Defining the word "bistro" is like trying to pin down the meaning of "carpaccio." In recent years, both words have been used so liberally that few people likely know their origins.
But once upon a time each had a specific meaning: Carpaccio, a dish of raw, thinly sliced beef striped with a white sauce, was created at Harry's Bar in Venice and named after a Venetian painter who dramatized his reds with glowing white lines of light. Nowadays it can refer to anything sliced thin. Russian soldiers gave us "bistro," so one story goes, during their occupation of Paris in 1814. In their eating and drinking spots, the famished fellows would yell, "Vee-stra, vee-stra!" meaning, "Fast, fast!" The exhortation (slightly altered) caught on in France as a description of small, informal, neighborhood eateries where one could wander in for a quick bite without making a big dress-up deal of the meal. But a neighborhood restaurant needs a neighborhood, and Brisa Bistro, which opened last September in the Radisson Hotel, doesn't quite have that yet. While locals may someday wander in from their Biscayne Corridor condos (of which some 20,000 are projected), my few fellow diners during four recent visits to Brisa all appeared to be tourists staying at the hotel.
Bistro does indeed seem a strange word for a huge, modern, multilevel restaurant that bears far less resemblance to a little hideaway in the Marais than to the main dining room on a B-class cruise ship. Brisa's ambiance evokes not a bistro but a corporate convention, with what seems like seating for an intimate dinner for 2000. And having to negotiate both the Radisson's "motor lobby" and extensive main lobby to reach the restaurant's formal front desk isn't exactly welcoming to walk-in traffic.
Getting treated like a regular is one of the comforting perks of neighborhood bistros, and this happened when I walked in one Friday night in cross-trainers. Though it was only my second visit, my waiter seemed to sense a computer potato's need for immediate restoration after a gym workout. He brought me a glass of healthful pinot noir, on the house. It was BV, at $11-$16 retail not a boutique pinot but typical of bistro house wines, and a quality quaff for the price, with sufficient soft tannins and a festively fruity/spicy attack. Ladies actually drink free at Brisa on Fridays, from 6:00 to 8:00 p.m. But since I had arrived considerably after 8:00, the comped glass was a very friendly gesture.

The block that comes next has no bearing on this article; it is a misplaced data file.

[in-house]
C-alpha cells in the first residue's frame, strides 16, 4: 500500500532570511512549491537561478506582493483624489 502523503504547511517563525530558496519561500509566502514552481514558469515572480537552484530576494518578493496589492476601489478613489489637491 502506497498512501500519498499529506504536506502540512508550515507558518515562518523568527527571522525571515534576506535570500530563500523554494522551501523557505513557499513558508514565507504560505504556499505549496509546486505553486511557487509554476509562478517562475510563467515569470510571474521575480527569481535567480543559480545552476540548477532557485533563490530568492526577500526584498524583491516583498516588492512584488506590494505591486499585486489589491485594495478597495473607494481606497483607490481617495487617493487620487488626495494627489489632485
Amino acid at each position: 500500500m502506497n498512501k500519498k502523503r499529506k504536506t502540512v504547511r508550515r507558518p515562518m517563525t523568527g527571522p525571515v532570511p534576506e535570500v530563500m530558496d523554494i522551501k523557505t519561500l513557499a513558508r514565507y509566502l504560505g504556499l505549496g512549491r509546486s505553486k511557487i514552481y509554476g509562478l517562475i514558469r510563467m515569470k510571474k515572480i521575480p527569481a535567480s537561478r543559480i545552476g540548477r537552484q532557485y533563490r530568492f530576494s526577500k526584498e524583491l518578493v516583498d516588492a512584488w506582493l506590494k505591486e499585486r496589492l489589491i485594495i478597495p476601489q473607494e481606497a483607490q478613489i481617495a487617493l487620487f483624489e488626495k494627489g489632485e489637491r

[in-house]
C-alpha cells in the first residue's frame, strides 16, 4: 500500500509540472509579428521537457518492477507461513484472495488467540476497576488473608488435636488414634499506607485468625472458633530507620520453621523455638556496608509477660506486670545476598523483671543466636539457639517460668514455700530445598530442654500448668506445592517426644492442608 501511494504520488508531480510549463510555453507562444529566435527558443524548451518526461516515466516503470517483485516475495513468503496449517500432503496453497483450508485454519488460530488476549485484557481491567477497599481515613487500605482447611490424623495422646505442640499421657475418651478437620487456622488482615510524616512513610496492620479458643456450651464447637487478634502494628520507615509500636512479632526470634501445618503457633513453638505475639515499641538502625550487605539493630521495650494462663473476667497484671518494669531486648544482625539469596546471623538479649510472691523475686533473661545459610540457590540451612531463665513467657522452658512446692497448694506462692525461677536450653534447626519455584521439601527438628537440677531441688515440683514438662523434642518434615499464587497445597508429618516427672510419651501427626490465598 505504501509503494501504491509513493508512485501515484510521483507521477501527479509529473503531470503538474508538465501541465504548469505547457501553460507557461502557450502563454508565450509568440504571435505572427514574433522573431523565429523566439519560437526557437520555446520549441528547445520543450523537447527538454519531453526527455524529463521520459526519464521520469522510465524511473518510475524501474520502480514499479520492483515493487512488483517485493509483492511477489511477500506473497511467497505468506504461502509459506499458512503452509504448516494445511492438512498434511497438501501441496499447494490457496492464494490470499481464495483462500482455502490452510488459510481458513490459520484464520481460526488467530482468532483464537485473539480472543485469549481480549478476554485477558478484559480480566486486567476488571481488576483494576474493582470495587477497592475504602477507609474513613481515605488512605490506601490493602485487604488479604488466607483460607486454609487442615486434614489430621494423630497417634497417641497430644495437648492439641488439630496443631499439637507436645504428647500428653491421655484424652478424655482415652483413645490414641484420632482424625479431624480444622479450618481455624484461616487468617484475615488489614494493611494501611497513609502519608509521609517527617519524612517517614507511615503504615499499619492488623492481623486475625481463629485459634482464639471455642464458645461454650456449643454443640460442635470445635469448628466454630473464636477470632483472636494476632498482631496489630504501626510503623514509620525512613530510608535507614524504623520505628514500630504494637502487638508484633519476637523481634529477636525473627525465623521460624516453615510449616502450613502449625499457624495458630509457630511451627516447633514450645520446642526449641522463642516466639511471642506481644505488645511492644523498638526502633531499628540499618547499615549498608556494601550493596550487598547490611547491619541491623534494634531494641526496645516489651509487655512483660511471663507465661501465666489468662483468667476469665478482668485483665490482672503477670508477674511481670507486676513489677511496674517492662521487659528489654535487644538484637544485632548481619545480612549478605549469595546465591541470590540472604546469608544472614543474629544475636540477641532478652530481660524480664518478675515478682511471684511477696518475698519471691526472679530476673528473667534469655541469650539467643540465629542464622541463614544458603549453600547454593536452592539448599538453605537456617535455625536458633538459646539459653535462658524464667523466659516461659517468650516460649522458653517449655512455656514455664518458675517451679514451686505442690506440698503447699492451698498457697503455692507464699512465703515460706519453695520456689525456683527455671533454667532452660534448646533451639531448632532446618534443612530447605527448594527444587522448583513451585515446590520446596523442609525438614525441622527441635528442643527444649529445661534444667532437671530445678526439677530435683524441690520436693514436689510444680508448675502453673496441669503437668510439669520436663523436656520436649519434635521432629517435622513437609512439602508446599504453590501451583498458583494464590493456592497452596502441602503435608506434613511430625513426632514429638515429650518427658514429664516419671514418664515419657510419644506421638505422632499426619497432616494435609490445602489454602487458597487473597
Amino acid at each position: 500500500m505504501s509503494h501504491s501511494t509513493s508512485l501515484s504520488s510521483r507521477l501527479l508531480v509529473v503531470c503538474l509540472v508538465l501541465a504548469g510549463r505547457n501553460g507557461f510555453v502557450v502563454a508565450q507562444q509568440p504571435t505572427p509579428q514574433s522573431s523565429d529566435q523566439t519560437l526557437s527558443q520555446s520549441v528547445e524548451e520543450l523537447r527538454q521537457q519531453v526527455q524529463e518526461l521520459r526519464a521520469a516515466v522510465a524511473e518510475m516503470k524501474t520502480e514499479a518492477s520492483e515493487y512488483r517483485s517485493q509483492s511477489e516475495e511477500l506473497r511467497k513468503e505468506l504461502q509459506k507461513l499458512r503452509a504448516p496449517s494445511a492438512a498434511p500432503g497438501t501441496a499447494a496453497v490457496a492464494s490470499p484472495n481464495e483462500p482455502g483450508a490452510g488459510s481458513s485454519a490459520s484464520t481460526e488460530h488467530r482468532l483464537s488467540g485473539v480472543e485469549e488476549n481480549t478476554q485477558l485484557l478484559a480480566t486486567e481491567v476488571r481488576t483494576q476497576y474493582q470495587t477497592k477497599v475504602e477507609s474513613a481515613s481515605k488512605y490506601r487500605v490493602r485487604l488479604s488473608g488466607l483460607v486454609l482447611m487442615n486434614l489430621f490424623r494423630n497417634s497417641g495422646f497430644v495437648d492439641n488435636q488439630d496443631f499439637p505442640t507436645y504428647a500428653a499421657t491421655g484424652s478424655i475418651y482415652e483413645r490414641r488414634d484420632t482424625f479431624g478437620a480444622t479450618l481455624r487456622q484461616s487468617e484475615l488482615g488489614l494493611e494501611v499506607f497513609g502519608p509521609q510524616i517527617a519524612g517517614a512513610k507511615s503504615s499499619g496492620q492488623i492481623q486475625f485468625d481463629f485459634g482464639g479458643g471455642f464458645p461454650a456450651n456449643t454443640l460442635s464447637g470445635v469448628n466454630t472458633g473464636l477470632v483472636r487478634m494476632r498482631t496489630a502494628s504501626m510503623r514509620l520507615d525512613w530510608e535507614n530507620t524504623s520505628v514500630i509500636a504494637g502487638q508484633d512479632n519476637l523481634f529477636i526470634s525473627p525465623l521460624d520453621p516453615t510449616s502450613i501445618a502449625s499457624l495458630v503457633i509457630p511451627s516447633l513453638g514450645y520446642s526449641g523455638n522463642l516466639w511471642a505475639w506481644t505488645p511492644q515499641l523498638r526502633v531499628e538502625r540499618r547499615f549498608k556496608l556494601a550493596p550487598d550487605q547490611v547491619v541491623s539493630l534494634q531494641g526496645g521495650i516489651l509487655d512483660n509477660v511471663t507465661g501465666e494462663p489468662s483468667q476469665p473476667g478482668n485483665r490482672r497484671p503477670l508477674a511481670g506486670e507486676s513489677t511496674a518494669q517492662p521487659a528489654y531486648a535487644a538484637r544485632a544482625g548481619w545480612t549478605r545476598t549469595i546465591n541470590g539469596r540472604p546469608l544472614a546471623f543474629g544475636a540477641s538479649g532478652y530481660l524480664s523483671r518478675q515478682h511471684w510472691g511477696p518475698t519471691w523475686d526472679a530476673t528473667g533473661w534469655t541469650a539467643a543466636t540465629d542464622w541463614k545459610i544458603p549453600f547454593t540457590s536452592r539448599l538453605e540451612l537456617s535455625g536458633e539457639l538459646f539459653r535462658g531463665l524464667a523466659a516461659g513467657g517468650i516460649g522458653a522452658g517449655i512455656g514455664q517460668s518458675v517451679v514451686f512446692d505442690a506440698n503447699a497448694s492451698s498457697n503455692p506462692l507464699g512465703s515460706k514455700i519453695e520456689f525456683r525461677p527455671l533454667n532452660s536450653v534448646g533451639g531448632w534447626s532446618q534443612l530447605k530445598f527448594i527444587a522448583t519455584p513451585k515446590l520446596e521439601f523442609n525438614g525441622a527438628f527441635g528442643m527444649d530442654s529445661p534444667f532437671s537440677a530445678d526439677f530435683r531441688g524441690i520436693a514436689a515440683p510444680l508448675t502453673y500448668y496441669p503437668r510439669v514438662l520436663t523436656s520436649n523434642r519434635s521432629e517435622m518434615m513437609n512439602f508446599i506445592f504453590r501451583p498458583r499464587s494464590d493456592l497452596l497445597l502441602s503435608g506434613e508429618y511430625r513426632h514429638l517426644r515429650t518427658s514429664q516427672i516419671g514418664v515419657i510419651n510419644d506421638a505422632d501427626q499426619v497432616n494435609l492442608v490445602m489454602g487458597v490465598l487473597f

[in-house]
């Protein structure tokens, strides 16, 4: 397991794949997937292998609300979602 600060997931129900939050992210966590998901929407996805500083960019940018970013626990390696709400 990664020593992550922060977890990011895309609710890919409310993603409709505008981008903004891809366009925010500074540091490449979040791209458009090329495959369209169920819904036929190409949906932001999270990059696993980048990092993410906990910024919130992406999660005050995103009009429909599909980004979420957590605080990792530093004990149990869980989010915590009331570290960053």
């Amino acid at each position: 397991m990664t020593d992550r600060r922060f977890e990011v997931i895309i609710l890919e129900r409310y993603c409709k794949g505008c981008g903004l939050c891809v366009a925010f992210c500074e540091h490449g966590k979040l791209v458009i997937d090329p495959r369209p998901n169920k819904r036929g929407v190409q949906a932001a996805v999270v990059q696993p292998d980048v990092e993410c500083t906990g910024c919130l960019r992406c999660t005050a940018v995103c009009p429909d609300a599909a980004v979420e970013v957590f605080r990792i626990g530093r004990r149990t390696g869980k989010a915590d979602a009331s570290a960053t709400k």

The food that followed, however, was less satisfying. The avocado beurre blanc garnishing Brisa's Florida seafood sampler sounded like a richer tropical take on the classic French sauce. It was. But the dish's grilled polenta was dry, as was most of the seafood. The shrimp were shriveled. A scorched lobster tail was welded to its shell, almost impossible to extract. Mahi-mahi was meaty but not moist. A grouper fillet and some large scallops were more palatable, but the platter's overwhelming taste was of charcoal lighter fluid. A better choice for those seeking to sample the sauce would be the Bimini Bay grouper, featuring an almond/coconut-crusted fried fish fillet with the beurre blanc.
Among appetizers, the Brisa combo platter of four starters (which can also be ordered separately, with more garnishes and dipping sauces than come with the assortment) was a mixed success. West Indies empanadas were tough baked pastry shells wrapped around crumbly and bland beef filling. Conch fritters had heat, but no visible fresh chilies, and only tiny dots of rubbery conch. Three coconut shrimp were big but could have spent less time in the deep fryer. The six ham and chicken croquettes, though, were good, especially the latter -- savory in seasoning, creamy in texture. The platter came with three dipping sauces: apricot orange sauce, which was basically marmalade; sour cream that was unaccountably substituted for horseradish; and peanut sauce I'd asked for because it was supposed to go with the shrimp (when ordered separately). The vaguely Thai-tasting sauce was fine in itself, but it didn't really go with anything.